Skip to Main Content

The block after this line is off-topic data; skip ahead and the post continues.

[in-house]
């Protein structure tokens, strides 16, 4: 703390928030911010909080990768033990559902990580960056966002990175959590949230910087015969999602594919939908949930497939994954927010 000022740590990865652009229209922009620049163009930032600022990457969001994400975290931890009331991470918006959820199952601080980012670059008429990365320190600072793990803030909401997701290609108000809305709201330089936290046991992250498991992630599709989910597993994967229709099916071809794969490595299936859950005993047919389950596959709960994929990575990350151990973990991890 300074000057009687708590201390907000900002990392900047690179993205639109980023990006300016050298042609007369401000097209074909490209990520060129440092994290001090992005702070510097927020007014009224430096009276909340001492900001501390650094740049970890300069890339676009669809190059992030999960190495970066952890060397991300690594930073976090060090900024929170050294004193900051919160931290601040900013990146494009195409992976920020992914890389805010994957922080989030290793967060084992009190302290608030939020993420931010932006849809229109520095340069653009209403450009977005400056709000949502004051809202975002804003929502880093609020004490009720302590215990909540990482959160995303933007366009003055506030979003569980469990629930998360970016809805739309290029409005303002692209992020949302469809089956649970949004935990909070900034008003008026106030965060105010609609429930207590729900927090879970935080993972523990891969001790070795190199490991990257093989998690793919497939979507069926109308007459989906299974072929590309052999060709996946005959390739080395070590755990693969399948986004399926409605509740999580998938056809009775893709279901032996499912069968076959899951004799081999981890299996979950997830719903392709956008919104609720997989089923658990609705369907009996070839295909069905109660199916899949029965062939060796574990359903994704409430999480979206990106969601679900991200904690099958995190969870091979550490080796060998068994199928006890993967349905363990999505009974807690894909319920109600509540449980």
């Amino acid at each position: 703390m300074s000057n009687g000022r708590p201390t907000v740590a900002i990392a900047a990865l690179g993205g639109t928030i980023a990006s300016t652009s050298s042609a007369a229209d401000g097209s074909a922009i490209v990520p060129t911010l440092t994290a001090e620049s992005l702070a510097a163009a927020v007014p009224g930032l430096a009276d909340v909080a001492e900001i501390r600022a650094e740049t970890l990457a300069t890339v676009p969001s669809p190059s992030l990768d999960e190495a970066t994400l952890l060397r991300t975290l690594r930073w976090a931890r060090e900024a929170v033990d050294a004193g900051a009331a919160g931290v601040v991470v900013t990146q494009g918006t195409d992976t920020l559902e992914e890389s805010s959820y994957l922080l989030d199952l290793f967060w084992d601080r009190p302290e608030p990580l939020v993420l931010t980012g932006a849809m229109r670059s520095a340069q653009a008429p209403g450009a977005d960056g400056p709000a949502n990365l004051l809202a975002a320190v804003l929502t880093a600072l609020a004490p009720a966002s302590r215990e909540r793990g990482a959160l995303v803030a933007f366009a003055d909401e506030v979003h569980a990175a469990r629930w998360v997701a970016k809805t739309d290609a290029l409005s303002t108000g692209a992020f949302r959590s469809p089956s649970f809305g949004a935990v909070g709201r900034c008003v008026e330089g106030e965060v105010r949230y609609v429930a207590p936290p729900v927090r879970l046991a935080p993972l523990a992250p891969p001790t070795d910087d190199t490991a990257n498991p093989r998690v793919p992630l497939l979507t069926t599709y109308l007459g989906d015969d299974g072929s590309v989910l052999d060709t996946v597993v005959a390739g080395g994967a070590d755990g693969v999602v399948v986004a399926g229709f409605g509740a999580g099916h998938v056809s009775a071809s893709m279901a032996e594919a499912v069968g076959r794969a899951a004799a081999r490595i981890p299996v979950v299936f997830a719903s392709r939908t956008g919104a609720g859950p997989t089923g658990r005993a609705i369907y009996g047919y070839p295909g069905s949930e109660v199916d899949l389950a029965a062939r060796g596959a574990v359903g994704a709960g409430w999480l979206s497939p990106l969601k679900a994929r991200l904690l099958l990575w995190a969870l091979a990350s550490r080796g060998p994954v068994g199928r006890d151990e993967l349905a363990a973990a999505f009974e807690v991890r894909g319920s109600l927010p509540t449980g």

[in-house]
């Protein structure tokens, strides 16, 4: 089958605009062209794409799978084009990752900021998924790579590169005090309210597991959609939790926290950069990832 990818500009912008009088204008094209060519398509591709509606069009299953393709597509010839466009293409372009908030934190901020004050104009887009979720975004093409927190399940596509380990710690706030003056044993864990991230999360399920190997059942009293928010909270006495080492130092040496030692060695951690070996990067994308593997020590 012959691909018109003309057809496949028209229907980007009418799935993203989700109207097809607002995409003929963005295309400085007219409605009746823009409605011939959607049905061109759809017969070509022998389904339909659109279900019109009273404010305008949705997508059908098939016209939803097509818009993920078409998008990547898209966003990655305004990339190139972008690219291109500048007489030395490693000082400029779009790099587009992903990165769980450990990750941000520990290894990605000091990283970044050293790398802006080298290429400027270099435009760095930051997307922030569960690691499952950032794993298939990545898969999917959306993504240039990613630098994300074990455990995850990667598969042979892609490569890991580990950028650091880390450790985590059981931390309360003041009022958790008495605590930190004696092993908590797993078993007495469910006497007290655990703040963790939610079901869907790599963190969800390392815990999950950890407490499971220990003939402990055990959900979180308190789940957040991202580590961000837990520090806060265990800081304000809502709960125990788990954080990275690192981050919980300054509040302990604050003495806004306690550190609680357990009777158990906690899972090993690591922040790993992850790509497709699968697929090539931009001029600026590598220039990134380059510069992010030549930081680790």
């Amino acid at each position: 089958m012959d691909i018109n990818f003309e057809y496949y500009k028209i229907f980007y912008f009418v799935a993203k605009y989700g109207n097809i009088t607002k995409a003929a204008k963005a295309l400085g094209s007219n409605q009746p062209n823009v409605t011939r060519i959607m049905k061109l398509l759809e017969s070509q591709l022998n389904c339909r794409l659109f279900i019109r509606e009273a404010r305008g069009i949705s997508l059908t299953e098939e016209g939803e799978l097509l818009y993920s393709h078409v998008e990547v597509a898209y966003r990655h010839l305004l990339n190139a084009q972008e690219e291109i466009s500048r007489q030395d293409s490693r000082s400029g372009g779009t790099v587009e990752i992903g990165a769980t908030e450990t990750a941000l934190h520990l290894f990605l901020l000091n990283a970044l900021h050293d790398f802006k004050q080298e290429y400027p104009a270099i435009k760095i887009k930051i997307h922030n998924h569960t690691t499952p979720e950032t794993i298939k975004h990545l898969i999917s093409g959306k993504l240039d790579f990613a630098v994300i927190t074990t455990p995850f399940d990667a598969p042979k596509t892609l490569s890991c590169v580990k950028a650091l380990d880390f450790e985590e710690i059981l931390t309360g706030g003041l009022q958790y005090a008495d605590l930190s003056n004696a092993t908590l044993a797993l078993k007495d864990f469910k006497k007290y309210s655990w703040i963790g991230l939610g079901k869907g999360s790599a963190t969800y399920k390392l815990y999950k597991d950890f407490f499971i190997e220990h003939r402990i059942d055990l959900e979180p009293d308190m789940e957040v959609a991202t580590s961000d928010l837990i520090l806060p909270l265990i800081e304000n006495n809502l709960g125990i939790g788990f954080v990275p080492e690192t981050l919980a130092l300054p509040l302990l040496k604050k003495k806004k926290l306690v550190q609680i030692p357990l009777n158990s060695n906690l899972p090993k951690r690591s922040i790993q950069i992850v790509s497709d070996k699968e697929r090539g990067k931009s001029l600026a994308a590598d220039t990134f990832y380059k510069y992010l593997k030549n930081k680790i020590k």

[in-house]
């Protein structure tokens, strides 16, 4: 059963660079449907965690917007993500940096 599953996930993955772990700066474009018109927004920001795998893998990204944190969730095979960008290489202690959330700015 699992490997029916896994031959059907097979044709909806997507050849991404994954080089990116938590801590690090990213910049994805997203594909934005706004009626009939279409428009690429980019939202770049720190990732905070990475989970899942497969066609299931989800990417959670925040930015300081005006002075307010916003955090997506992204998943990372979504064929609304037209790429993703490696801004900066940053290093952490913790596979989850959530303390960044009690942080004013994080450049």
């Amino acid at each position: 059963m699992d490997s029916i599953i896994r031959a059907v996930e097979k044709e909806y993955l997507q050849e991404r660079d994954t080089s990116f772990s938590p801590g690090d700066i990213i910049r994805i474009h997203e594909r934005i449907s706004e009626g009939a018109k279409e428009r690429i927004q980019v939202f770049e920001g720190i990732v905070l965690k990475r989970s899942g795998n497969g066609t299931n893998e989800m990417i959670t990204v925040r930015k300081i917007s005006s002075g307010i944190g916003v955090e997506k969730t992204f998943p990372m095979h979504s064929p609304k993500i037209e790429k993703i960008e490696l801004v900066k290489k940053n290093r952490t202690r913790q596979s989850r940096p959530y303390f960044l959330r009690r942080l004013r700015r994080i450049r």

This paper presents a detailed analysis of traces of domain name system (DNS) and associated TCP traffic collected on the Internet links of the MIT Laboratory for Computer Science and the Korea Advanced Institute of Science and Technology (KAIST). The first part of the analysis details how clients at these institutions interact with the wide-area domain name system, focusing on client-perceived performance and the prevalence of failures and errors. The second part evaluates the effectiveness of DNS caching. In the most recent MIT trace, 23% of lookups receive no answer; these lookups account for more than half of all traced DNS packets since query packets are retransmitted overly persistently. About 13% of all lookups result in an answer that indicates an error condition. Many of these errors appear to be caused by missing inverse (IP-to-name) mappings or NS records that point to nonexistent or inappropriate hosts. 27% of the queries sent to the root name servers result in such errors. The paper also presents the results of trace-driven simulations that explore the effect of varying time-to-live (TTL) and varying degrees of cache sharing on DNS cache hit rates. Due to the heavy-tailed nature of name accesses, reducing the TTL of address (A) records to as low as a few hundred seconds has little adverse effect on hit rates, and little benefit is obtained from sharing a forwarding DNS cache among more than 10 or 20 clients. These results suggest that client latency is not as dependent on aggressive caching as is commonly believed, and that the widespread use of dynamic low-TTL A-record bindings should not greatly increase DNS related wide-area network traffic.